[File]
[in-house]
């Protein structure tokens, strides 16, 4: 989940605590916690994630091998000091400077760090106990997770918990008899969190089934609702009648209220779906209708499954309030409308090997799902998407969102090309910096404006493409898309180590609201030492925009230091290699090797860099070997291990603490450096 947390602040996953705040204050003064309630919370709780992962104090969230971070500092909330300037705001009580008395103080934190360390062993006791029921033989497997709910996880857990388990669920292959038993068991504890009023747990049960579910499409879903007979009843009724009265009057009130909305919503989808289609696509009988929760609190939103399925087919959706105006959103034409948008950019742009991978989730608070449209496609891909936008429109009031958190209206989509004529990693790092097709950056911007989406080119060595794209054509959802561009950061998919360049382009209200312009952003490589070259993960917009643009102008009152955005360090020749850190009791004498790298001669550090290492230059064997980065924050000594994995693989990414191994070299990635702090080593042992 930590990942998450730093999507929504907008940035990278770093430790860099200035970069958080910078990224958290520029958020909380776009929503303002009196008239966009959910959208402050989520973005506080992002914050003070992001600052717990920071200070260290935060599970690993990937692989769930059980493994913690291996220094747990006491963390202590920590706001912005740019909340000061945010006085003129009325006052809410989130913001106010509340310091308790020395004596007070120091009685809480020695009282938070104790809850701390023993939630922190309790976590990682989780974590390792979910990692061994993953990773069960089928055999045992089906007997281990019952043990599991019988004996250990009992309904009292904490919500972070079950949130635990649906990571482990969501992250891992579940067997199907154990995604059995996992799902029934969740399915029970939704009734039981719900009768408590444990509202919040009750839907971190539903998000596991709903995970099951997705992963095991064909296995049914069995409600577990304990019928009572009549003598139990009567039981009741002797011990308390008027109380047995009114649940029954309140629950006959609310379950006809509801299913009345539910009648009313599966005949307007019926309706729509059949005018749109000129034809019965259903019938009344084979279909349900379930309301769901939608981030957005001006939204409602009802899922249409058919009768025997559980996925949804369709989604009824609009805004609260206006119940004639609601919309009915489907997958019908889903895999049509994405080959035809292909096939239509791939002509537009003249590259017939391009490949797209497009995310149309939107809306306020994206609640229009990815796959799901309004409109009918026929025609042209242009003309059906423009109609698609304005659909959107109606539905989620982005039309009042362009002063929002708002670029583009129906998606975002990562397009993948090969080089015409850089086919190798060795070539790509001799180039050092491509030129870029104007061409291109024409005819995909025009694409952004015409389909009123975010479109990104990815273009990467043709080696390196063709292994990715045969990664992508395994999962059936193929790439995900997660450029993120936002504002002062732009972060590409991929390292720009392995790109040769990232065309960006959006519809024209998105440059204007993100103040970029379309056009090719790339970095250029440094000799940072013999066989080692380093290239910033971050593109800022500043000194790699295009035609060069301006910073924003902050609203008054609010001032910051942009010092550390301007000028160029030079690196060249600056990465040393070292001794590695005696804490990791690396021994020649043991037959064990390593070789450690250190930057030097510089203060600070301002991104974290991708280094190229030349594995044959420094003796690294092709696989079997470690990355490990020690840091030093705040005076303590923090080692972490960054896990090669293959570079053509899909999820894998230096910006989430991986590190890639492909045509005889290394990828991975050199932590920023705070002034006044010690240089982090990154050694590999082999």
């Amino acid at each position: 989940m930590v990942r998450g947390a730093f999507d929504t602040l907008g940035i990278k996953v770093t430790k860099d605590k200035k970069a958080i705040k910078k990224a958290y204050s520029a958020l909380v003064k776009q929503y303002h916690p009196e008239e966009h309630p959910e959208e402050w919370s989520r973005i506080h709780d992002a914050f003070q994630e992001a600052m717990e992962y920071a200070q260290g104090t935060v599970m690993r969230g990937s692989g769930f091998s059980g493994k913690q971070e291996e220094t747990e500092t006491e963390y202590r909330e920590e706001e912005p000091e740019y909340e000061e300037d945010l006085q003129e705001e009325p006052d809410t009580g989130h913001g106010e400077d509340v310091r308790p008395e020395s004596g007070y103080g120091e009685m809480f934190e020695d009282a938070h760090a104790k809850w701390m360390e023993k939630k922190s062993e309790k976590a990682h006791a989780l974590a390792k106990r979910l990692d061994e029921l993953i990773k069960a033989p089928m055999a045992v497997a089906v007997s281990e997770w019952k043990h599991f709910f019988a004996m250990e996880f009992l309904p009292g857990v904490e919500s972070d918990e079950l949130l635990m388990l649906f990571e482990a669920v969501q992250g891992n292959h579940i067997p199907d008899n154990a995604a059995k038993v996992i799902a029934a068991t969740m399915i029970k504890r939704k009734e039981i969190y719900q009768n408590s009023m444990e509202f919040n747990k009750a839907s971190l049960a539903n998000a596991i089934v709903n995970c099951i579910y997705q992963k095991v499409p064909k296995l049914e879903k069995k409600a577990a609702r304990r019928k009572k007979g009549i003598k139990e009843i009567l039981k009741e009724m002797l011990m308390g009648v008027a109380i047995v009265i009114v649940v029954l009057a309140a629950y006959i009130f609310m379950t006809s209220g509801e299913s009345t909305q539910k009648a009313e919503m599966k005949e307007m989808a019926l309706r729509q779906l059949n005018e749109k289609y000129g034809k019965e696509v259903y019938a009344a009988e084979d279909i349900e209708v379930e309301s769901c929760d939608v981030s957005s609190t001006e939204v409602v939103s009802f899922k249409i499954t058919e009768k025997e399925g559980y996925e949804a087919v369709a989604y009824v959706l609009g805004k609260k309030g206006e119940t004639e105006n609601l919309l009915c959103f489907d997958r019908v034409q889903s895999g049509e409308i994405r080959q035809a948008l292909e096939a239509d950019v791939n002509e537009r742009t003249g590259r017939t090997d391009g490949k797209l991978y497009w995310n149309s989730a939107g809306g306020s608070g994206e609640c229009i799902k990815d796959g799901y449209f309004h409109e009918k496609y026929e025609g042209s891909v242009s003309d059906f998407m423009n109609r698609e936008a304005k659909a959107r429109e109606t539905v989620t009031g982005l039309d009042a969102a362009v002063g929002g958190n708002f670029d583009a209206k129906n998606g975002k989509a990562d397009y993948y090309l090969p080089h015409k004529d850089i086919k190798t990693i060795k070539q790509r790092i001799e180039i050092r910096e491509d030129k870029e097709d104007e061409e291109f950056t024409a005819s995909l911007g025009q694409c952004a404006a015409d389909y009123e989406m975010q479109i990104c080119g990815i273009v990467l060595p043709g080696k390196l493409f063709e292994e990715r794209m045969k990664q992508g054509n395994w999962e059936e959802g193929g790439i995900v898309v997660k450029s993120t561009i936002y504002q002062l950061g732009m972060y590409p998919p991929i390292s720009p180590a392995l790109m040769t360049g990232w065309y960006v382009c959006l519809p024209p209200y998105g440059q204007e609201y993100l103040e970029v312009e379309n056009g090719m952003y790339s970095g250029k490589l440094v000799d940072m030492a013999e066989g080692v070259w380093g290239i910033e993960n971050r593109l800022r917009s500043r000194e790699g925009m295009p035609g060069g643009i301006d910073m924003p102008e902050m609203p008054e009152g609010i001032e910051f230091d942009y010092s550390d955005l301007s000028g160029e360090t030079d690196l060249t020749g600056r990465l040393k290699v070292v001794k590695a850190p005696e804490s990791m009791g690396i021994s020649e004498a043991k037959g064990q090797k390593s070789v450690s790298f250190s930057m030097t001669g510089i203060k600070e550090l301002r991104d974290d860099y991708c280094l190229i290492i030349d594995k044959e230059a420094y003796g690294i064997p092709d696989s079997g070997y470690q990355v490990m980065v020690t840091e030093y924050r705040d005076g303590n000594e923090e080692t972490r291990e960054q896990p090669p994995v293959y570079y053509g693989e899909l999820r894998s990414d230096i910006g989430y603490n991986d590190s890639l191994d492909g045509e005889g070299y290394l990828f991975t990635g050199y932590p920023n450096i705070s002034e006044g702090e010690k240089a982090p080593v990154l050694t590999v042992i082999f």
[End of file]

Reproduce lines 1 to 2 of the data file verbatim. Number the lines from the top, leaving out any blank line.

[in-house]
């Protein structure tokens, strides 16, 4: 989940605590916690994630091998000091400077760090106990997770918990008899969190089934609702009648209220779906209708499954309030409308090997799902998407969102090309910096404006493409898309180590609201030492925009230091290699090797860099070997291990603490450096 947390602040996953705040204050003064309630919370709780992962104090969230971070500092909330300037705001009580008395103080934190360390062993006791029921033989497997709910996880857990388990669920292959038993068991504890009023747990049960579910499409879903007979009843009724009265009057009130909305919503989808289609696509009988929760609190939103399925087919959706105006959103034409948008950019742009991978989730608070449209496609891909936008429109009031958190209206989509004529990693790092097709950056911007989406080119060595794209054509959802561009950061998919360049382009209200312009952003490589070259993960917009643009102008009152955005360090020749850190009791004498790298001669550090290492230059064997980065924050000594994995693989990414191994070299990635702090080593042992 930590990942998450730093999507929504907008940035990278770093430790860099200035970069958080910078990224958290520029958020909380776009929503303002009196008239966009959910959208402050989520973005506080992002914050003070992001600052717990920071200070260290935060599970690993990937692989769930059980493994913690291996220094747990006491963390202590920590706001912005740019909340000061945010006085003129009325006052809410989130913001106010509340310091308790020395004596007070120091009685809480020695009282938070104790809850701390023993939630922190309790976590990682989780974590390792979910990692061994993953990773069960089928055999045992089906007997281990019952043990599991019988004996250990009992309904009292904490919500972070079950949130635990649906990571482990969501992250891992579940067997199907154990995604059995996992799902029934969740399915029970939704009734039981719900009768408590444990509202919040009750839907971190539903998000596991709903995970099951997705992963095991064909296995049914069995409600577990304990019928009572009549003598139990009567039981009741002797011990308390008027109380047995009114649940029954309140629950006959609310379950006809509801299913009345539910009648009313599966005949307007019926309706729509059949005018749109000129034809019965259903019938009344084979279909349900379930309301769901939608981030957005001006939204409602009802899922249409058919009768025997559980996925949804369709989604009824609009805004609260206006119940004639609601919309009915489907997958019908889903895999049509994405080959035809292909096939239509791939002509537009003249590259017939391009490949797209497009995310149309939107809306306020994206609640229009990815796959799901309004409109009918026929025609042209242009003309059906423009109609698609304005659909959107109606539905989620982005039309009042362009002063929002708002670029583009129906998606975002990562397009993948090969080089015409850089086919190798060795070539790509001799180039050092491509030129870029104007061409291109024409005819995909025009694409952004015409389909009123975010479109990104990815273009990467043709080696390196063709292994990715045969990664992508395994999962059936193929790439995900997660450029993120936002504002002062732009972060590409991929390292720009392995790109040769990232065309960006959006519809024209998105440059204007993100103040970029379309056009090719790339970095250029440094000799940072013999066989080692380093290239910033971050593109800022500043000194790699295009035609060069301006910073924003902050609203008054609010001032910051942009010092550390301007000028160029030079690196060249600056990465040393070292001794590695005696804490990791690396021994020649043991037959064990390593070789450690250190930057030097510089203060600070301002991104974290991708280094190229030349594995044959420094003796690294092709696989079997470690990355490990020690840091030093705040005076303590923090080692972490960054896990090669293959570079053509899909999820894998230096910006989430991986590190890639492909045509005889290394990828991975050199932590920023705070002034006044010690240089982090990154050694590999082999």